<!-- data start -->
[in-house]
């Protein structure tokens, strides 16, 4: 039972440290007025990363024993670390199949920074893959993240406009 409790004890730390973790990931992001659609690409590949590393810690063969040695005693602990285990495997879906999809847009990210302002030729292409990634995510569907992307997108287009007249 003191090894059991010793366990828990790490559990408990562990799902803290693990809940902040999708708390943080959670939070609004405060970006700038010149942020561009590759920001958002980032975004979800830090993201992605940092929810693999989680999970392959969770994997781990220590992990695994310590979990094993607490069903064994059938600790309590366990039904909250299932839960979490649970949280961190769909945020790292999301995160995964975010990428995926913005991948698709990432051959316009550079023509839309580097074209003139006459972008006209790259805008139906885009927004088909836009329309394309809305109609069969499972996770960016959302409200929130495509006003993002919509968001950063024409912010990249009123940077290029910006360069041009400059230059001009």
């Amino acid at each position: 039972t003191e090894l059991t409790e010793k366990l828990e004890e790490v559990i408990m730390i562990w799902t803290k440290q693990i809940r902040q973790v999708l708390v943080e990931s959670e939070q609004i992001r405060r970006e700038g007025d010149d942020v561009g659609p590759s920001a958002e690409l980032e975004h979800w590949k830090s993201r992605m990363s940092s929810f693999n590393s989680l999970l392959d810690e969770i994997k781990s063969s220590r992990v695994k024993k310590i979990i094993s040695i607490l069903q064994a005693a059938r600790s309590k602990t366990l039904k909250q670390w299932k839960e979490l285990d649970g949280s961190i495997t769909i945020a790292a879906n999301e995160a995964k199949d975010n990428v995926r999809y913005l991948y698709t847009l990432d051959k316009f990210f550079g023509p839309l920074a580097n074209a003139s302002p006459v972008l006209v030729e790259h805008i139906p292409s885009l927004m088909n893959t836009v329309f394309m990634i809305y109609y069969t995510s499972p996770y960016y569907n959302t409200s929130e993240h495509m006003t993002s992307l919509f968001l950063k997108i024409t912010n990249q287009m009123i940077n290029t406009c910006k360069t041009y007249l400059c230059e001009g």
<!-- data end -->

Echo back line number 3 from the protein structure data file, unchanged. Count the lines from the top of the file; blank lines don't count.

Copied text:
């Amino acid at each position: 039972t003191e090894l059991t409790e010793k366990l828990e004890e790490v559990i408990m730390i562990w799902t803290k440290q693990i809940r902040q973790v999708l708390v943080e990931s959670e939070q609004i992001r405060r970006e700038g007025d010149d942020v561009g659609p590759s920001a958002e690409l980032e975004h979800w590949k830090s993201r992605m990363s940092s929810f693999n590393s989680l999970l392959d810690e969770i994997k781990s063969s220590r992990v695994k024993k310590i979990i094993s040695i607490l069903q064994a005693a059938r600790s309590k602990t366990l039904k909250q670390w299932k839960e979490l285990d649970g949280s961190i495997t769909i945020a790292a879906n999301e995160a995964k199949d975010n990428v995926r999809y913005l991948y698709t847009l990432d051959k316009f990210f550079g023509p839309l920074a580097n074209a003139s302002p006459v972008l006209v030729e790259h805008i139906p292409s885009l927004m088909n893959t836009v329309f394309m990634i809305y109609y069969t995510s499972p996770y960016y569907n959302t409200s929130e993240h495509m006003t993002s992307l919509f968001l950063k997108i024409t912010n990249q287009m009123i940077n290029t406009c910006k360069t041009y007249l400059c230059e001009g």